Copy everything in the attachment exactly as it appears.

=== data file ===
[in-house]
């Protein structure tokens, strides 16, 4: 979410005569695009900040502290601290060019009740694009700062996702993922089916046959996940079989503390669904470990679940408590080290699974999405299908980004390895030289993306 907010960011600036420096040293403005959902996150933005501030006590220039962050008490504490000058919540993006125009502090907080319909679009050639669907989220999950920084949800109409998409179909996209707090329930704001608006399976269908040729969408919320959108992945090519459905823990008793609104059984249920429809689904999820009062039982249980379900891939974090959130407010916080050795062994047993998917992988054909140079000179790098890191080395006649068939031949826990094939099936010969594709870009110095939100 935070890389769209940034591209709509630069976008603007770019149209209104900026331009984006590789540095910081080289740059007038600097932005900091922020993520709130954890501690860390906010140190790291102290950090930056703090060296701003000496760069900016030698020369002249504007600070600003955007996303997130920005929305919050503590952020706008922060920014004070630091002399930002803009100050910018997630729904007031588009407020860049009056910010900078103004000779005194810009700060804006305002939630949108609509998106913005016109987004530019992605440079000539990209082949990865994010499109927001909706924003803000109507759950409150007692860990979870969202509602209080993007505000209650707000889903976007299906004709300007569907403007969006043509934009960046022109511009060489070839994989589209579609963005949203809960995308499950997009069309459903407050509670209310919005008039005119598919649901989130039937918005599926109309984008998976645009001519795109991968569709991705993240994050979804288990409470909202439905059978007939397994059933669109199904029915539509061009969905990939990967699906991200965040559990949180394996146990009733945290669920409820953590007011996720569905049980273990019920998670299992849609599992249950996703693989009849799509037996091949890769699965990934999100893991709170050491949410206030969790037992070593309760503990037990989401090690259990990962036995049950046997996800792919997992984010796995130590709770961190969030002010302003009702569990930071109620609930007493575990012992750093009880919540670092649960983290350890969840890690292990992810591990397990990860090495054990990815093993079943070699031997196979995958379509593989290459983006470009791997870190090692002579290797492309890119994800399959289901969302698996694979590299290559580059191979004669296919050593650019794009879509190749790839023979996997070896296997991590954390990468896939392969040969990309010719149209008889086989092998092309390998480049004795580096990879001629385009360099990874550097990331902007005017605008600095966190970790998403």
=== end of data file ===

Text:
[in-house]
């Protein structure tokens, strides 16, 4: 979410005569695009900040502290601290060019009740694009700062996702993922089916046959996940079989503390669904470990679940408590080290699974999405299908980004390895030289993306 907010960011600036420096040293403005959902996150933005501030006590220039962050008490504490000058919540993006125009502090907080319909679009050639669907989220999950920084949800109409998409179909996209707090329930704001608006399976269908040729969408919320959108992945090519459905823990008793609104059984249920429809689904999820009062039982249980379900891939974090959130407010916080050795062994047993998917992988054909140079000179790098890191080395006649068939031949826990094939099936010969594709870009110095939100 935070890389769209940034591209709509630069976008603007770019149209209104900026331009984006590789540095910081080289740059007038600097932005900091922020993520709130954890501690860390906010140190790291102290950090930056703090060296701003000496760069900016030698020369002249504007600070600003955007996303997130920005929305919050503590952020706008922060920014004070630091002399930002803009100050910018997630729904007031588009407020860049009056910010900078103004000779005194810009700060804006305002939630949108609509998106913005016109987004530019992605440079000539990209082949990865994010499109927001909706924003803000109507759950409150007692860990979870969202509602209080993007505000209650707000889903976007299906004709300007569907403007969006043509934009960046022109511009060489070839994989589209579609963005949203809960995308499950997009069309459903407050509670209310919005008039005119598919649901989130039937918005599926109309984008998976645009001519795109991968569709991705993240994050979804288990409470909202439905059978007939397994059933669109199904029915539509061009969905990939990967699906991200965040559990949180394996146990009733945290669920409820953590007011996720569905049980273990019920998670299992849609599992249950996703693989009849799509037996091949890769699965990934999100893991709170050491949410206030969790037992070593309760503990037990989401090690259990990962036995049950046997996800792919997992984010796995130590709770961190969030002010302003009702569990930071109620609930007493575990012992750093009880919540670092649960983290350890969840890690292990992810591990397990990860090495054990990815093993079943070699031997196979995958379509593989290459983006470009791997870190090692002579290797492309890119994800399959289901969302698996694979590299290559580059191979004669296919050593650019794009879509190749790839023979996997070896296997991590954390990468896939392969040969990309010719149209008889086989092998092309390998480049004795580096990879001629385009360099990874550097990331902007005017605008600095966190970790998403």